The Note: Five Years Later, Can Mitt Romney Shake The Legacy Of Health Care Reform?

Apr 12, 2011 9:01am


When former Massachusetts Gov. Mitt Romney formally unveiled his presidential exploratory committee in a video message yesterday, he did so without once mentioning the issue that could potentially make or break his campaign: health care reform.

In a more than two-and-a-half minute clip, Romney stuck with a jobs-and-economy theme, touting his achievements in politics and business and warning that “America has been put on a dangerous course by Washington politicians."

But it escaped no one’s notice that five years ago today, Romney signed into law a Massachusetts health care reform measure that bears striking similarities to the national law President Obama backed last year.

The irony certainly hasn’t been lost on Obama or his political team either. The president has been heaping praise on Romney lately for passing the Massachusetts bill, and yesterday after his exploratory committee announcement, the Democratic National Committee sent a flurry of emails highlighting the timing.

“If I was getting dogged with this story, I'd seek a distraction too,” DNC Communications Director Brad Woodhouse wrote in one of the missives, “like maybe announcing a Presidential Exploratory Committee, perhaps.”

The DNC’s Woodhouse included a photograph of Romney signing the Massachusetts health care law with former Democratic Sen. Ted Kennedy squarely in the shot along with no fewer than two dozen news clippings pointing out how Democrats were mocking the five-year anniversary of what they like to refer to as “Romneycare.” (Twitter critics even created a special hashtag “thanking” Romney for the health care law: #TYMitt)

A source close to Romney said the timing of his announcement proves “he is ready to talk about it” and “draw contrasts on present and future.” Another Romney adviser simply said: “In our view, any day is a good day to talk about jobs and the economy."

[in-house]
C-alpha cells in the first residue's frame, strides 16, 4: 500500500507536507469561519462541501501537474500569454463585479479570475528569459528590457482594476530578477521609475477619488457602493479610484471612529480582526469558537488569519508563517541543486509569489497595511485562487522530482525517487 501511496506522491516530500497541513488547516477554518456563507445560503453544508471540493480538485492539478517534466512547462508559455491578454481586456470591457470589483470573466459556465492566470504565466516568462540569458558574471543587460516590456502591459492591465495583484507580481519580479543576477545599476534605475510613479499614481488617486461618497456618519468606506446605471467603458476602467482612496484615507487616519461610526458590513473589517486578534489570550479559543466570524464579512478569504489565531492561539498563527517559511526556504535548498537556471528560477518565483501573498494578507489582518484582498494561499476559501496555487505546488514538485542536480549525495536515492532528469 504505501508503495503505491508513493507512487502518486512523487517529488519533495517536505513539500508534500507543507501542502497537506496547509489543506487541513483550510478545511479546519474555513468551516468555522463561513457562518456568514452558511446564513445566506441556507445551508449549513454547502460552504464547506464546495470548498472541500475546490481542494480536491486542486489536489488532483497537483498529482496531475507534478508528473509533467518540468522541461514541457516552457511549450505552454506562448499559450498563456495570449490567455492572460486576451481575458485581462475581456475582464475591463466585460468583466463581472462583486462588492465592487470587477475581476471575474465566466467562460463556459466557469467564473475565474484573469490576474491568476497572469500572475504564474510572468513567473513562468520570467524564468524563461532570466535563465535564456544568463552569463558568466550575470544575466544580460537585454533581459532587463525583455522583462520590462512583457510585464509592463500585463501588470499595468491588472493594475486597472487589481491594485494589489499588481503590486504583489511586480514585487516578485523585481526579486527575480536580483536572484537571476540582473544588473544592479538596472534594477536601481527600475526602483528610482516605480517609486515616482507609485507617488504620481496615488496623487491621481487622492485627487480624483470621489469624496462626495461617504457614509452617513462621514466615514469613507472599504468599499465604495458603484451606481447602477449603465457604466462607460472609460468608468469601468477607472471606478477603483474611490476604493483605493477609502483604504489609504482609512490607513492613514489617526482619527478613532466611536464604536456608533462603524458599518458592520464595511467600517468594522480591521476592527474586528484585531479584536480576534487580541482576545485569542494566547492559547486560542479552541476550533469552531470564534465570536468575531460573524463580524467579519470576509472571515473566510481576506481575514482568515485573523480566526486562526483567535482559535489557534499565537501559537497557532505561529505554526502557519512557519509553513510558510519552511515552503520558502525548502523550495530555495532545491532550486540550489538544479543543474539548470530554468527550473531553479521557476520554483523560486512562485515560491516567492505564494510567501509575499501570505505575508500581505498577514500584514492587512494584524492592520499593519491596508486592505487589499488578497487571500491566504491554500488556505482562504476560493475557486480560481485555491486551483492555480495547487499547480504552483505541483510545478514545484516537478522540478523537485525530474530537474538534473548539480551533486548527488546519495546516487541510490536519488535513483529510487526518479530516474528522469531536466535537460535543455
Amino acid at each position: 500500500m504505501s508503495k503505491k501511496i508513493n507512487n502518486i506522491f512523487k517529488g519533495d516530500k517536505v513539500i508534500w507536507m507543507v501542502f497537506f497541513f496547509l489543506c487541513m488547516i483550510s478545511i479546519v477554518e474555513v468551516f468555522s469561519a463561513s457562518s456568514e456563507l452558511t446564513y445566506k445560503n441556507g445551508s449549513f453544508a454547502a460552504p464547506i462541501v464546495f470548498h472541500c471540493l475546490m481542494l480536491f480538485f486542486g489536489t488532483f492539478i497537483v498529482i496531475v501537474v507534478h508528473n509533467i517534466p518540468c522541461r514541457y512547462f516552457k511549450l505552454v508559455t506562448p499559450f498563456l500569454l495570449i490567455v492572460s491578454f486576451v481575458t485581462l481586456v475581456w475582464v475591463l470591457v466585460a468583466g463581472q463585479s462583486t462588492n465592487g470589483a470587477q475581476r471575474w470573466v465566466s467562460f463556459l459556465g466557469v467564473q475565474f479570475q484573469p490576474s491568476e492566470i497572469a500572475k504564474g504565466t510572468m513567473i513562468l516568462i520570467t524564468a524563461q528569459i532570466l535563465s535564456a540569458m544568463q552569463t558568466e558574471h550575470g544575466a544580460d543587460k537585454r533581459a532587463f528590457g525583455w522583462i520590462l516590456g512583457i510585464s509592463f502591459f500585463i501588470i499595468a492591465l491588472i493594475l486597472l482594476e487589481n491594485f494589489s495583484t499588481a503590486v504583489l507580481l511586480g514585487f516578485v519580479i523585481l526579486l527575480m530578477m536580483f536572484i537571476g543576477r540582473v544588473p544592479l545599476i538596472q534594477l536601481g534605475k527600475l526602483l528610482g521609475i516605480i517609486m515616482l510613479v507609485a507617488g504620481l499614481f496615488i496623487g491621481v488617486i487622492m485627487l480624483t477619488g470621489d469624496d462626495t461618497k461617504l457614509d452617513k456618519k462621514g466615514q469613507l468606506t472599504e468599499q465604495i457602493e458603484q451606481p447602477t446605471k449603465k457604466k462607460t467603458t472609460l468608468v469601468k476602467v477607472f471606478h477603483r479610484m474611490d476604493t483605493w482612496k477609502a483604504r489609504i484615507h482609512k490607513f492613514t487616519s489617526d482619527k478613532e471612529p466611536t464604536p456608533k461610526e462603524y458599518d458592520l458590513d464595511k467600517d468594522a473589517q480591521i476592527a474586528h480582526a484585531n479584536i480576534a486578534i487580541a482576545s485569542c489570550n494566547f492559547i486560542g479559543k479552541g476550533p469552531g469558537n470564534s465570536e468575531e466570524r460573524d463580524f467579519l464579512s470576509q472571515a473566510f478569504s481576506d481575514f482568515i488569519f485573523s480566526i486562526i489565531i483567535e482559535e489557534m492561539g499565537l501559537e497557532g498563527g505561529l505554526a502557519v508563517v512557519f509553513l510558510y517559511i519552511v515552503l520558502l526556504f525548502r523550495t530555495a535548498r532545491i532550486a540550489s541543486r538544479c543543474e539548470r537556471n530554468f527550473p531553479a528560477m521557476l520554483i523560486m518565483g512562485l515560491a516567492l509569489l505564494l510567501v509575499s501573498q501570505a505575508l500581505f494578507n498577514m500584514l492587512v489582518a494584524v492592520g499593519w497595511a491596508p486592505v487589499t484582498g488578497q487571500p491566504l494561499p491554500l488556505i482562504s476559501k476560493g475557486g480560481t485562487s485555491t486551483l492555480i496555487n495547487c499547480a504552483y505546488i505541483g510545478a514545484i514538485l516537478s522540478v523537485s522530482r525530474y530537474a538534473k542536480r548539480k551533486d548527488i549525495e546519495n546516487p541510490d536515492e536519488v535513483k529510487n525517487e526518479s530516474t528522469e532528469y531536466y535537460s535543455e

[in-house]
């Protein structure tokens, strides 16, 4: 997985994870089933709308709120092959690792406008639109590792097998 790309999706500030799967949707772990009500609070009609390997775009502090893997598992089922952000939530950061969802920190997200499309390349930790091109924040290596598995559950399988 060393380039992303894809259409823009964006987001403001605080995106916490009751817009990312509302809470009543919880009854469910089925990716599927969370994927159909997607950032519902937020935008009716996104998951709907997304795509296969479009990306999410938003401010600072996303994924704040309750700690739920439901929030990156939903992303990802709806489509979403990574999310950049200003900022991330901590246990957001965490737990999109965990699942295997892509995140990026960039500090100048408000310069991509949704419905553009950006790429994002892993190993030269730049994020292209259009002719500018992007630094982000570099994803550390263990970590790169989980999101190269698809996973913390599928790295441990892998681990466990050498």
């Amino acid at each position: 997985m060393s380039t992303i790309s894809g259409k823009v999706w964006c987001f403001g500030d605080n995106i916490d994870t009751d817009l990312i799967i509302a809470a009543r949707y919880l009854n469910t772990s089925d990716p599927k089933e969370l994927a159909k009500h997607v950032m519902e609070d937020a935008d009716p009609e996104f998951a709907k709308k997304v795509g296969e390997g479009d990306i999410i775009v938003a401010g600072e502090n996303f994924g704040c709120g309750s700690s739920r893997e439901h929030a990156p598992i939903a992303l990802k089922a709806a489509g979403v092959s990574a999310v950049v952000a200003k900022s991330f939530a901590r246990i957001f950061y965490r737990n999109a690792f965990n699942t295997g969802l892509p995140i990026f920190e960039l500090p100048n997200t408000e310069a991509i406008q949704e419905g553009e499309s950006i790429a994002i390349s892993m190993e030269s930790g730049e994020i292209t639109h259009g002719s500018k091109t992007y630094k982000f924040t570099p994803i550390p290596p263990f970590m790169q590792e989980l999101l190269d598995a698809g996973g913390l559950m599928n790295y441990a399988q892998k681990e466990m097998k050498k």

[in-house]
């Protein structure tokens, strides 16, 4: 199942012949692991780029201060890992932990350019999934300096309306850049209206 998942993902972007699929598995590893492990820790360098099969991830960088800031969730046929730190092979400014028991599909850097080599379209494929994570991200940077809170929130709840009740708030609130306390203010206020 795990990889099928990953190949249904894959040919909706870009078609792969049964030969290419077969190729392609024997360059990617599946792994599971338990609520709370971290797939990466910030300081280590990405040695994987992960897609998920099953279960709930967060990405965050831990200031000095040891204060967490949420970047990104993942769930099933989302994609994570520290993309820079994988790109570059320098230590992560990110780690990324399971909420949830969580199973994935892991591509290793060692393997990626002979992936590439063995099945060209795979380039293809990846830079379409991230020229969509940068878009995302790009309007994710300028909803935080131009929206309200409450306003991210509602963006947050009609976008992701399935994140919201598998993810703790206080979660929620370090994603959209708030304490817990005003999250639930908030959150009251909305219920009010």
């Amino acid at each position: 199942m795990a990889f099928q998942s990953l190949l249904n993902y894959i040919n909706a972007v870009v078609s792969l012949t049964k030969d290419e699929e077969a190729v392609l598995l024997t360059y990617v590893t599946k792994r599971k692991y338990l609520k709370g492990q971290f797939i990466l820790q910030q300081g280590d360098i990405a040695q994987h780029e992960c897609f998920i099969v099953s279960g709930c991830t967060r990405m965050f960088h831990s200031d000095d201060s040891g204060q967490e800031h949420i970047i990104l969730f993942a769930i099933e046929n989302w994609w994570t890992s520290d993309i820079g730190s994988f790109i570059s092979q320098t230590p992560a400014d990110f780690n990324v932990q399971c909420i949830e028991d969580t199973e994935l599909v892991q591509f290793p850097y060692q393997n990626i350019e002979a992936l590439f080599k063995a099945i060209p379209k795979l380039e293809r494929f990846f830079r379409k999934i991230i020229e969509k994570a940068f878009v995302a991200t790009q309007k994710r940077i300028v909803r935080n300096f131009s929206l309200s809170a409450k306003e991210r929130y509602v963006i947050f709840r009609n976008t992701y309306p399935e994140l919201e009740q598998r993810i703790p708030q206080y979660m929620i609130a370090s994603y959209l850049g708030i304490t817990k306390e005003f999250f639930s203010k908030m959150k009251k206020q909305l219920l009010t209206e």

BOTTOM LINE: It’s already clear Romney, who has already been accorded “front-runner” status in the Republican field, will be taking heat from all sides for the law he signed five years ago. And there's little doubt that Romney's health care plan is going to be a liability in the GOP primary.

But is “Romneycare” going to be the equivalent of Hillary Clinton’s Iraq vote, which ultimately undermined her ability to connect with the base as a true "change" agent? Or will it be more like Sen. McCain's immigration stance, an issue that most thought would kill him among social conservatives especially in places like South Carolina, but ended up being a non-issue in the end?

NOTABLE: ROMNEY HITS THE FUNDRAISING CIRCUIT. “[Romney] will spend the next six weeks crisscrossing the country, primarily in a drive to raise enough money to separate himself from the other potential 2012 Republican candidates,” Roll Call’s David Drucker notes. “Romney is scheduled to hold a fundraiser at New York’s Harbor Club on Tuesday. Wednesday includes a national conference call with key campaign donors and bundlers to discuss strategy and fundraising goals for the exploratory phase of what is expected to be Romney’s second run for president. And he plans to hold a national fundraising call day on May 16 in Las Vegas; a similar event held in Boston in 2007 raised more than $6 million. Romney’s itinerary is also likely to be heavy on visits to states with significant GOP donor communities — including California, Florida and Texas — with an additional emphasis on appearances in the early primary states.”


THE DEVIL IS IN THE DETAILS. “Lost in all the excitement last Friday over lawmakers reaching a deal to avert a government shutdown was one major detail: no one knows precisely what's in the budget deal yet,” ABC’s Matthew Jaffe and John R. Parkinson report today. “The top leaders on both sides of the aisle said they had agreed on $38.5 billion in spending cuts for the remaining six months of the fiscal year and also reached accord on a number of policy matters, like keeping federal funding for Planned Parenthood, but restricting the local government of Washington, D.C., from funding abortions itself. That agreement between federal lawmakers led Washington mayor Vincent Gray and five city council members to protest. They were arrested — albeit symbolically — by Capitol Police Monday.”

“Republicans succeeded in inserting certain provisions, such as a ban spending money to bring Guantanamo Bay detainees to the United States, and a ban on taxpayer funding for abortion in Washington. The GOP also won $1.5 billion in cuts to President Obama's planned national high-speed rail project. Just as important as what's being cut from the budget is what is not cut in the end. While $450 million of federal funding for an extra engine for the F-35 Joint Strike Fighter plane was cut in H.R. 1”